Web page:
To be fair, Super Mario 64 on DS isn’t the best example given it wasn’t really the flagship DS launch game from Nintendo - that would be WarioWare Touched. And it certainly didn’t represent the majority of Nintendo’s output on that system after launch, where it was evident the platform in general had been rushed out due to the impending launch of the PSP.
As DaveLong mentioned, Nintendo tends to design games that are a good fit for portability, so a lot of console titles and series did tend to be a good fit for handhelds - see Fire Emblem and Advance Wars which both began on consoles.
If you had to conflate another factor which might explain why some console games fit handhelds, I’d say the era they were made in tends to lead to a more immediate and directly interactive game. For instance, I’ve been playing Twinbee Portable and that’s a great fit for the PSP despite its console and arcade origins. As is the likes of 3D OutRun on the 3DS, and Final Fantasy V Advance on the GBA. It wasn’t really until generation 4 when Japanese RPGs tended to gain bloat, after all, when 80 hours of play time became a selling point on the back of the box. Mario Kart is another example of a game made in an era where arcade sensibilities - heavy interaction within a small amount of time - ruled.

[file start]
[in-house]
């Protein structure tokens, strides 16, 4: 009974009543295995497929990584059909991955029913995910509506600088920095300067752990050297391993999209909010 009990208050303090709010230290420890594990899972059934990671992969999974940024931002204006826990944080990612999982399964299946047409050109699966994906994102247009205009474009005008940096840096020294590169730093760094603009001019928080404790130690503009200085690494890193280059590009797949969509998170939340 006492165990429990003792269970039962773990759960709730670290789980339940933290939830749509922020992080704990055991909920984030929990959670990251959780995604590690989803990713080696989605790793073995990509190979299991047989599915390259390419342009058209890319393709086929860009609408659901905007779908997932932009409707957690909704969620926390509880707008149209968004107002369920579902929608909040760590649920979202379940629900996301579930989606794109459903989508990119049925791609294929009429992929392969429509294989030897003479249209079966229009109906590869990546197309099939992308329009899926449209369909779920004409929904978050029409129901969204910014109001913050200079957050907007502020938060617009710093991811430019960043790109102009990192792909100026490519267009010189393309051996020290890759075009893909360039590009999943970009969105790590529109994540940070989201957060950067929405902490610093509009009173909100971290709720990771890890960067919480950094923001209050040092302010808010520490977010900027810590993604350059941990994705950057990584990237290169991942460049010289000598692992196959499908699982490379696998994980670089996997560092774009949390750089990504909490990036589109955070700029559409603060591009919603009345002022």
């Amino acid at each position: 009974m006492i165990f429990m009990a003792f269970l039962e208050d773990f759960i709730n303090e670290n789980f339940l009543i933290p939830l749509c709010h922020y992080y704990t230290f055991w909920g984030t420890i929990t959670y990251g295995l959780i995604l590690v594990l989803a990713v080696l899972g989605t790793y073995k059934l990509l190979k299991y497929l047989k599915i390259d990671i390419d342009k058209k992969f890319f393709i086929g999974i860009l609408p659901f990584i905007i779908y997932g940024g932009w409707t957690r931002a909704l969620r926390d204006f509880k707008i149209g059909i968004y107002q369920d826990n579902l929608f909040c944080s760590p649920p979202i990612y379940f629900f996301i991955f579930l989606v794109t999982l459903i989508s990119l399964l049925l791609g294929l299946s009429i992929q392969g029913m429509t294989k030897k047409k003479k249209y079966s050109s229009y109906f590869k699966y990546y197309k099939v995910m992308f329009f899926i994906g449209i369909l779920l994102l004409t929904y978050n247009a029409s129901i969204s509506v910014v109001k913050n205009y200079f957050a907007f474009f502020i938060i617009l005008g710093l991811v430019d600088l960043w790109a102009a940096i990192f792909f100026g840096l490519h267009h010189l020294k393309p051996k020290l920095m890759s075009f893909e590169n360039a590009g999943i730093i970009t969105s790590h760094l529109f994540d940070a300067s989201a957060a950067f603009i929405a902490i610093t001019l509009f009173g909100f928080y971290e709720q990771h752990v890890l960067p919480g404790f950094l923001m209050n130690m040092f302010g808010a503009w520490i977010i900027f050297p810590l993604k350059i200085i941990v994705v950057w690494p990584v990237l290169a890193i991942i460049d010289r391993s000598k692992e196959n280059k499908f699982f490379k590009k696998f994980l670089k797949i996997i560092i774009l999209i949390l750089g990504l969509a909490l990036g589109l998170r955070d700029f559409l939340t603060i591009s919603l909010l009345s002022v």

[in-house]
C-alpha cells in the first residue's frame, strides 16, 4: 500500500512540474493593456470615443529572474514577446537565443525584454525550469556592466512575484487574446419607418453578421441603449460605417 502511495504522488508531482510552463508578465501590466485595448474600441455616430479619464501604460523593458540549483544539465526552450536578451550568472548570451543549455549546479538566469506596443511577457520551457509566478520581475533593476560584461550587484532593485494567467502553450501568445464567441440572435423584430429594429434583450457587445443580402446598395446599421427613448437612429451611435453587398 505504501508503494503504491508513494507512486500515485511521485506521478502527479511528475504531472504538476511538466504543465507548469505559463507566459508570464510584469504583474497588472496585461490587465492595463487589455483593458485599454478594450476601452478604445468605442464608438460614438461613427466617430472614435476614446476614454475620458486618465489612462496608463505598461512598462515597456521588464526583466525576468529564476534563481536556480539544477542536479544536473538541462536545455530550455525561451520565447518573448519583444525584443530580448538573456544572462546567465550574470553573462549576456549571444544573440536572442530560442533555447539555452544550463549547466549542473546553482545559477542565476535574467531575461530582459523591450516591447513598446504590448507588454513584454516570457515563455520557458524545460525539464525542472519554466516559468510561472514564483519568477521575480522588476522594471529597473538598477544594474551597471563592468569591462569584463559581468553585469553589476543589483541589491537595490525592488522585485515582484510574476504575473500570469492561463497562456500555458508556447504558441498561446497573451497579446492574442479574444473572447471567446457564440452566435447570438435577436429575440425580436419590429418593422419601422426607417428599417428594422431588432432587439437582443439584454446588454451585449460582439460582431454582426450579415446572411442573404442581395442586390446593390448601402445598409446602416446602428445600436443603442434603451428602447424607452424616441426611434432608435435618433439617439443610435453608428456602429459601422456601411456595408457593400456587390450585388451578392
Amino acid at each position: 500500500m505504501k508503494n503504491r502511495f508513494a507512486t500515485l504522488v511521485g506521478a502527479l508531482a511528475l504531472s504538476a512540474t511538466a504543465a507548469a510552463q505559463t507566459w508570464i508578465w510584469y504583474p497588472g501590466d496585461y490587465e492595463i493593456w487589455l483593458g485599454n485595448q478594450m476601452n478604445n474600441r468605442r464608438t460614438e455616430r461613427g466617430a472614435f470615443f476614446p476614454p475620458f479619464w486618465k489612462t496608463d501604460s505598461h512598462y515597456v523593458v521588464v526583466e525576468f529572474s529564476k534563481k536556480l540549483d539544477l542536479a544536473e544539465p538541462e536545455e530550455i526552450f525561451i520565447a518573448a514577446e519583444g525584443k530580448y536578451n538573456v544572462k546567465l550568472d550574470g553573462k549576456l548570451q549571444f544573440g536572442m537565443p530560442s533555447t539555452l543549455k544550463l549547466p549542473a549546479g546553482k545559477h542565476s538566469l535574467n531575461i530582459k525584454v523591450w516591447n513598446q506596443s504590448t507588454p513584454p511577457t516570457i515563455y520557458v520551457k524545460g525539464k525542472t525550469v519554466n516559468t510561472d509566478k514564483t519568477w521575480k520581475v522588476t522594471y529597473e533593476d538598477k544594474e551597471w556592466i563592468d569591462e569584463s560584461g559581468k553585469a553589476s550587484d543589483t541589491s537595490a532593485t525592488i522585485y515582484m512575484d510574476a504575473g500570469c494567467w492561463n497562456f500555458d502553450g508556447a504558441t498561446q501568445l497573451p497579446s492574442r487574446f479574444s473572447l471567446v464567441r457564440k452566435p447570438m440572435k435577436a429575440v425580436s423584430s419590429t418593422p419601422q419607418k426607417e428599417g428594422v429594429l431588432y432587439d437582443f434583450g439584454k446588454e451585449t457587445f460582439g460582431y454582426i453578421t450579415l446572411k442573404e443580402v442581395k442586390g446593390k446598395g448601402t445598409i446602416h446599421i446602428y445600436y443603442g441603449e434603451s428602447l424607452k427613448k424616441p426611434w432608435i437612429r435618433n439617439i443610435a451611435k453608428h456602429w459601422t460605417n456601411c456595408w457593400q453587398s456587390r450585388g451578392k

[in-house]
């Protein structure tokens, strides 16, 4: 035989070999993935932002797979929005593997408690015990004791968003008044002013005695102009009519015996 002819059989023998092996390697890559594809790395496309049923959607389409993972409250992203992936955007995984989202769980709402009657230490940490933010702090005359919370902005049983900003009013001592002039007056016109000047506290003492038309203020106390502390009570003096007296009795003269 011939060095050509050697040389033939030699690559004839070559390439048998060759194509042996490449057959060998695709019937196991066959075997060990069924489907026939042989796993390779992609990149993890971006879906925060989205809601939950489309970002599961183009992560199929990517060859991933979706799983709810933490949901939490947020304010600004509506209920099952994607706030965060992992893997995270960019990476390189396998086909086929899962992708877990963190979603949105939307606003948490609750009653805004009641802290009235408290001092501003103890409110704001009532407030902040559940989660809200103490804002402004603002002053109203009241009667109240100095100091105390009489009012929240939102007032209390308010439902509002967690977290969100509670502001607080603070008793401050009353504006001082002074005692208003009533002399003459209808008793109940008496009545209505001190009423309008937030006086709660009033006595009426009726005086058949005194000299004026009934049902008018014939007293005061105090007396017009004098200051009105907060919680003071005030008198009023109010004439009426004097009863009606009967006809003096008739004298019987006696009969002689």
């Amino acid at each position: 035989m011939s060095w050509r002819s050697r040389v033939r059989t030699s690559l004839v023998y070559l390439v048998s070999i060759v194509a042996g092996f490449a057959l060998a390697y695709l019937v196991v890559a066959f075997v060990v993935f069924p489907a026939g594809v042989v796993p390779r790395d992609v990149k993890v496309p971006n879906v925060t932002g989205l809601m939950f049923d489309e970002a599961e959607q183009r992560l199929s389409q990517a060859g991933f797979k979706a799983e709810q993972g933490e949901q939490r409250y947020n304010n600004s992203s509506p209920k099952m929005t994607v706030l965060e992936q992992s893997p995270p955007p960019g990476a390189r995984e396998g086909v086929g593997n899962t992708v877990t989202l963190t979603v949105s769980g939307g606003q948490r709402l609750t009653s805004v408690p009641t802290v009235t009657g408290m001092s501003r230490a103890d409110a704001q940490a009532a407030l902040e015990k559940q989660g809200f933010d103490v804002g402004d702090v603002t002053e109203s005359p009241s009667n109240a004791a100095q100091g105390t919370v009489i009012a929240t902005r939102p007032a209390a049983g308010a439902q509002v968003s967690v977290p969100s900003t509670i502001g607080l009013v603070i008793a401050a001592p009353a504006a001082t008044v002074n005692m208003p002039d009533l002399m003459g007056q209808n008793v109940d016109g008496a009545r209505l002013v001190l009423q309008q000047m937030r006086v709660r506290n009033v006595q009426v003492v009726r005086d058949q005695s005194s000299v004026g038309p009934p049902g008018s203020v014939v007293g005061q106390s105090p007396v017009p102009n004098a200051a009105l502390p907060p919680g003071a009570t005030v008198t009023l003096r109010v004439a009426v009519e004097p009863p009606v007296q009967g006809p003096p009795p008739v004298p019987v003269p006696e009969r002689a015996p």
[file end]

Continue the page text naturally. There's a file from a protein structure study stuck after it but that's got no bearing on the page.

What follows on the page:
As console development began to play to the bigger and better mindset, it was no surprise that handhelds like the GBA continued on the same design sensibilities as titles on the SNES and MegaDrive in its original games. The DS was a different story due to its unique hardware and approach opening the door to wholly new types of games made solely for a portable system. But that didn’t stop it from getting 16- and 32-bit era ports, of course. Stuff like Chrono Trigger works better for travelling or casual sessions than the likes of Resident Evil: Deadly Silence.
The PSP, with its UMD drive and capability to play the kind of games being made on consoles in generation 5, inherited some of the bloat that came with the console space at the time with its software library.